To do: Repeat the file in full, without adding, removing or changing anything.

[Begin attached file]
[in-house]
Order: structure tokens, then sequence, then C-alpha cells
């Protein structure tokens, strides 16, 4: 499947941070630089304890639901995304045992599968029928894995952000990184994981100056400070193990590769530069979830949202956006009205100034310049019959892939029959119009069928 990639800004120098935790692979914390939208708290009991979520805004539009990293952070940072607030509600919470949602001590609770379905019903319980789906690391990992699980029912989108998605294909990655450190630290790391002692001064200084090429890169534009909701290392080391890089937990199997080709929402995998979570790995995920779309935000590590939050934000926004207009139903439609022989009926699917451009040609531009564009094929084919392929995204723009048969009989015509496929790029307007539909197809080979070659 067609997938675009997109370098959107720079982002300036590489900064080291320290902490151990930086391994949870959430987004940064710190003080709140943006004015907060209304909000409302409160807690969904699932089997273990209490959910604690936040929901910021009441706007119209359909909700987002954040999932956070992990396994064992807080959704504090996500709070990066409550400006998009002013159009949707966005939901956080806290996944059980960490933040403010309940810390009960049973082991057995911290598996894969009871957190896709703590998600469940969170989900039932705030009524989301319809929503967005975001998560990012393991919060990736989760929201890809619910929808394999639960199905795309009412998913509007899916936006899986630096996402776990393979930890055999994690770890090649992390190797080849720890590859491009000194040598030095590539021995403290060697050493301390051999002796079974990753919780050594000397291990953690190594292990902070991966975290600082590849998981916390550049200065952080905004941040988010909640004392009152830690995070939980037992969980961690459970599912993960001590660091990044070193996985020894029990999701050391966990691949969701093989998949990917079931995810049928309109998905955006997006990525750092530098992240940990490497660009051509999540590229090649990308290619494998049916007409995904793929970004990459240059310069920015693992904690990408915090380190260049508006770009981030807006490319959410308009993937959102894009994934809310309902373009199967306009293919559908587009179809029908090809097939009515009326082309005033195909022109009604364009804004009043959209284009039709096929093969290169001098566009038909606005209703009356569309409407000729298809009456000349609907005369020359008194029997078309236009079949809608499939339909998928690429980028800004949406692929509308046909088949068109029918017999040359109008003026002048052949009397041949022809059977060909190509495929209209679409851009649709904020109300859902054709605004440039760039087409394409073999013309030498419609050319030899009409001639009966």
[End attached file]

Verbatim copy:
[in-house]
Order: structure tokens, then sequence, then C-alpha cells
């Protein structure tokens, strides 16, 4: 499947941070630089304890639901995304045992599968029928894995952000990184994981100056400070193990590769530069979830949202956006009205100034310049019959892939029959119009069928 990639800004120098935790692979914390939208708290009991979520805004539009990293952070940072607030509600919470949602001590609770379905019903319980789906690391990992699980029912989108998605294909990655450190630290790391002692001064200084090429890169534009909701290392080391890089937990199997080709929402995998979570790995995920779309935000590590939050934000926004207009139903439609022989009926699917451009040609531009564009094929084919392929995204723009048969009989015509496929790029307007539909197809080979070659 067609997938675009997109370098959107720079982002300036590489900064080291320290902490151990930086391994949870959430987004940064710190003080709140943006004015907060209304909000409302409160807690969904699932089997273990209490959910604690936040929901910021009441706007119209359909909700987002954040999932956070992990396994064992807080959704504090996500709070990066409550400006998009002013159009949707966005939901956080806290996944059980960490933040403010309940810390009960049973082991057995911290598996894969009871957190896709703590998600469940969170989900039932705030009524989301319809929503967005975001998560990012393991919060990736989760929201890809619910929808394999639960199905795309009412998913509007899916936006899986630096996402776990393979930890055999994690770890090649992390190797080849720890590859491009000194040598030095590539021995403290060697050493301390051999002796079974990753919780050594000397291990953690190594292990902070991966975290600082590849998981916390550049200065952080905004941040988010909640004392009152830690995070939980037992969980961690459970599912993960001590660091990044070193996985020894029990999701050391966990691949969701093989998949990917079931995810049928309109998905955006997006990525750092530098992240940990490497660009051509999540590229090649990308290619494998049916007409995904793929970004990459240059310069920015693992904690990408915090380190260049508006770009981030807006490319959410308009993937959102894009994934809310309902373009199967306009293919559908587009179809029908090809097939009515009326082309005033195909022109009604364009804004009043959209284009039709096929093969290169001098566009038909606005209703009356569309409407000729298809009456000349609907005369020359008194029997078309236009079949809608499939339909998928690429980028800004949406692929509308046909088949068109029918017999040359109008003026002048052949009397041949022809059977060909190509495929209209679409851009649709904020109300859902054709605004440039760039087409394409073999013309030498419609050319030899009409001639009966």